Sunday, 21 April 2013

London below: the urban fantasy world of 'Neverwhere'

London Underground. No, sorry, I meant 'London under ground'. Add a single space and we're no longer talking about the city's track-based transport system, which frustrates locals and baffles foreigners.  We're talking about the city beneath our feet, below the pavements and roads and buildings on the surface.  A world of tunnels and tracks - not just those belonging to the Tube - and twisting stairs and jerking lifts, and tiles and bricks and hidden bunkers. For someone on a Tube train, rattling along in the dark, catching flashes of empty platforms and tired, waiting commuter faces, this London beneath London proper may seem rather dull and depressing.  But for someone with a little imagination this 'London Below' can become a whole new realm of magical possibilities.  
Turns out there was someone with such imagination.  Or rather a pair of someones.  'Neverwhere' was a 6-part dark fantasy drama first broadcast on television in 1996, created and written by Neil Gaiman and Lenny Henry.  It introduced another dimension to the city of London as its regular inhabitants knew it.  Our familiar London was 'The Up World', a place of deeply 90s power-suits and estate agents, but hidden beneath it was 'London Below', a shadowy, dripping mediaeval land filled with silent ladies clad in alarming amounts of crushed velvet, sneaky rat messengers and flamboyantly dressed marquises.  Rather like J.K.Rowling's muggles living in blissful ignorance about the wizarding community which coexists besides them, the up-worlders have no knowledge of London Below.

Pity then, Richard Mayhew, the protagonist of Neverwhere - an affable Scot with an awful (and somewhat unlikely) fiancee - who stops to help a girl he finds bleeding on a pavement.  She turns out to be from London Below and life is never quite the same for poor old Richard.  The wounded girl, 'Door', is blessed with the magical power to, er, open things, and she's on the run from a pair of murderous henchmen, Croup and Vandemar.  ('Croup & Vandemar' actually sounds like one of those slightly pretentious East London basement speakeasies which are so popular right now...get working on that tie-in merch, BBC/Mr Gaiman.) 

In coming to Door's aid, Richard gives up his London and his unexciting life within it, finding himself in limbo, belonging to neither world as he explores 'London Below'.  He visits 'Earl's Court', an actual court overseen by an actual earl on a moving train.  He meets 'the angel, Islington' (Peter Capaldi doing sinister crazy long before Malcolm Tucker came along), a group of 'black friars' and 'Old Bailey', an ancient, crusty pigeon keeper.  The stations and iconic buildings which many of us hurtle through each day here in London are transformed by Gaiman and Henry into a mystical cast of characters who inhabit this parallel world.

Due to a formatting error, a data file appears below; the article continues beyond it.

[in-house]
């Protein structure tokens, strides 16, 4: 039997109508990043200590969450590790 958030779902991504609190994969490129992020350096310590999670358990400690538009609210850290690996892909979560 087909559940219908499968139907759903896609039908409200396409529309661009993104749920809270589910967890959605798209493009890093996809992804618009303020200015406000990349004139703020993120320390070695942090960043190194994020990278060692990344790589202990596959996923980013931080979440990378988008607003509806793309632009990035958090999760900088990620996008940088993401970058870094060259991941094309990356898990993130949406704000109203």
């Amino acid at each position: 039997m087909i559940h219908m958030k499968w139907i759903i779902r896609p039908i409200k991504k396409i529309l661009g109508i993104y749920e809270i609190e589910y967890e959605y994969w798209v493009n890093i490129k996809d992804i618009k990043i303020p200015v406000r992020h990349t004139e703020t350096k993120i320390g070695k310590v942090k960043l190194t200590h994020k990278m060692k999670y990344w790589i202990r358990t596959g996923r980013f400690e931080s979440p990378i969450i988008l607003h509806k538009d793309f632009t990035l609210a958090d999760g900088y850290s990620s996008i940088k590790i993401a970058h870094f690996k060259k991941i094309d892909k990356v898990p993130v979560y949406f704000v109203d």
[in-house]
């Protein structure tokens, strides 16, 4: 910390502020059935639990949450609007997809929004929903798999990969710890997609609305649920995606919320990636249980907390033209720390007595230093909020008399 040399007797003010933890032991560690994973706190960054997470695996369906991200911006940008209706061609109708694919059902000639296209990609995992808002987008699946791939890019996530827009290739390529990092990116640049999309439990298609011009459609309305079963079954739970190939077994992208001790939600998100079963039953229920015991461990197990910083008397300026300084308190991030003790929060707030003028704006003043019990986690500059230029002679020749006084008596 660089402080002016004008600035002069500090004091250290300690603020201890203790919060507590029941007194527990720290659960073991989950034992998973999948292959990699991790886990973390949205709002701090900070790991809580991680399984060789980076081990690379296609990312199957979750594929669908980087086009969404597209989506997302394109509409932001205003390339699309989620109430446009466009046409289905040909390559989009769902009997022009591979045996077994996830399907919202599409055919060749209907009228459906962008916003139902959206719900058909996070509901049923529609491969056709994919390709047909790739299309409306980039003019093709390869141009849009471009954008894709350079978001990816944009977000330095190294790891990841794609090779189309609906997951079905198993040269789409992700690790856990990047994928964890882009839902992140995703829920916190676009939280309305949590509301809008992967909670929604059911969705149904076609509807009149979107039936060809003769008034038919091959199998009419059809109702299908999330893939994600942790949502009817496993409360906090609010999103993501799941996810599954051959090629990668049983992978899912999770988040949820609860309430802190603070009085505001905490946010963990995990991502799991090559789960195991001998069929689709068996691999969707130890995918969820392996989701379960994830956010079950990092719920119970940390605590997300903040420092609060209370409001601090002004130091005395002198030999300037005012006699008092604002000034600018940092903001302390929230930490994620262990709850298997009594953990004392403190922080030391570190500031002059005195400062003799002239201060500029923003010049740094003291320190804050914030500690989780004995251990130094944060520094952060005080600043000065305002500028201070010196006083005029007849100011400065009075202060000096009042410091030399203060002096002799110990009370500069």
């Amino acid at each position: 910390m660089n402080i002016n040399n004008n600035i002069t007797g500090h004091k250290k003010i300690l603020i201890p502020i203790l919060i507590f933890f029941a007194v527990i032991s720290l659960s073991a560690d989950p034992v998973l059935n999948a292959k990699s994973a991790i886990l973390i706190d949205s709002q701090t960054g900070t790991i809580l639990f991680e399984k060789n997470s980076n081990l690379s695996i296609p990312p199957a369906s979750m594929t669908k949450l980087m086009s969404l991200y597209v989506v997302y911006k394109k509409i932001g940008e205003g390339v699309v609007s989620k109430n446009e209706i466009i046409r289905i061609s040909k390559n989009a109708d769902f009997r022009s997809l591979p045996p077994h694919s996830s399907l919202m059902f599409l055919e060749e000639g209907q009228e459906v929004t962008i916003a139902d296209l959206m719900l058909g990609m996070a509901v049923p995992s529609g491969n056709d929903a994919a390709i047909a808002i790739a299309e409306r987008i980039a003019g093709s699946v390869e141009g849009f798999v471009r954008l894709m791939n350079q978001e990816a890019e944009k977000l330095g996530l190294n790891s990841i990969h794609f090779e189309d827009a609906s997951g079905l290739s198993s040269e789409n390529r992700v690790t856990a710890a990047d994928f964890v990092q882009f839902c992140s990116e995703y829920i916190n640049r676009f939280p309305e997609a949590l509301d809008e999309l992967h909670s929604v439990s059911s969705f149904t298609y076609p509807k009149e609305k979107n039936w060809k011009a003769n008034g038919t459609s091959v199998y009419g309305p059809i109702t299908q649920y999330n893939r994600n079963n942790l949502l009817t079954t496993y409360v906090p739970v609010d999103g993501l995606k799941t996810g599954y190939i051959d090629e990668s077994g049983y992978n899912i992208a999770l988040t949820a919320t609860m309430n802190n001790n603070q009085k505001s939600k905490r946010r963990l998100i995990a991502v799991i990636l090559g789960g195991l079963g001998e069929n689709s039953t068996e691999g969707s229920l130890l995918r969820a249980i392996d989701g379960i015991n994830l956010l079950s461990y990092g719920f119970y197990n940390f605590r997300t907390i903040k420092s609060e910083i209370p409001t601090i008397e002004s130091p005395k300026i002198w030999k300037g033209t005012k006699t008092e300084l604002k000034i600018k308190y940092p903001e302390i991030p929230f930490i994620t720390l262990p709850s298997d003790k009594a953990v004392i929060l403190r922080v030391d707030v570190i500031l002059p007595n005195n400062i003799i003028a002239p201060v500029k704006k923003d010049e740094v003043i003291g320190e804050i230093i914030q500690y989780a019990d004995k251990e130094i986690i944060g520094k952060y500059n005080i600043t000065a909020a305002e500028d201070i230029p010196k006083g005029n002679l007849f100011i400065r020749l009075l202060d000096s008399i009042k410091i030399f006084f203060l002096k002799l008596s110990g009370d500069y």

Gaiman also turned the script of Neverwhere into a spin-off novel of the same name back in 1996. Almost 10 years later a DVD box-set of the original television series was released.  The script became a play in the US and then Ireland, before finally making its way back to the UK, but not quite London, last year.  Having been developed into almost every imaginable art-form, Neverwhere is one of London's most referenced and recognised fictional forms.  All that was left was a radio dramatisation, but the BBC recently remedied this, assembling a cast of the stalwart and stellar (including Benedict Cumberbatch, Sophie Okenedo, James McAvoy, Bernard Cribbins, hell, even Christopher Lee was on board!)  to record a radio version of the drama, broadcast over the past few weeks.   

In an interview given to the LA Times, Gaiman describes how the original concept of Neverwhere was developed from Lenny Henry's desire to make a television series that featured the homeless of London, those who dwell in the city's dark, marginal spaces.  Those who see a very different urban world to the average Londoner.  Isn't it said that fact is stranger than fiction?  Much like the probability that there is life on Mars, what is the likelihood that in these gloomy, transient spaces life goes on right under our noses in ways and places we might never imagine?  (Those of us who are not Neil Gaiman that is.)  Watch, read or listen to the spooky and intriguing Neverwhere, and then head down beneath London to hop on the Tube; it may never feel or look quite the same again...

Thursday, 11 April 2013

Going to the toilet...for coffee

Anyone who works in an office knows the feeling.  That mid-afternoon slump, where lunchtime seems like forever ago and the end of the working day feels far beyond your tiring brain's grasp.  Try as you might you just can't focus on your work, and the urge to fritter away the rest of the day watching amusing cat videos rises to uncontrollable levels.  So you go and make a cup of tea in the office kitchen or bother a co-worker or two, before returning to your desk to try and engage again.  But still I often find my mind drifting once more at this time of day.  And when that happens, there's only one thing for it - decent coffee.  Ok, two things; decent coffee and a breath of fresh air.  Oh fine, three things; decent coffee, fresh air, and someone to break out of the office with you.
My coffee missions are usually accompanied by a friend from work, someone who has on a previous occasion come over all shy when he was almost featured on this blog so let's just say he knows his americano from his espresso, is always up for ditching the office for a wee while and he is infinitely patient when I waste our fifteen minutes of freedom whingeing about the terrible day I'm having.  Some weeks he even puts up with this several days in a row; he's the perfect partner in caffeine-hunting crime.  One thing which neither he nor I is particularly good at however is making a decision about where to go to grab a skinny cappucino or two.  And as our office is in Fitzrovia, we're somewhat spoilt for choice in regards to decent bean-grinders and milk-frothers.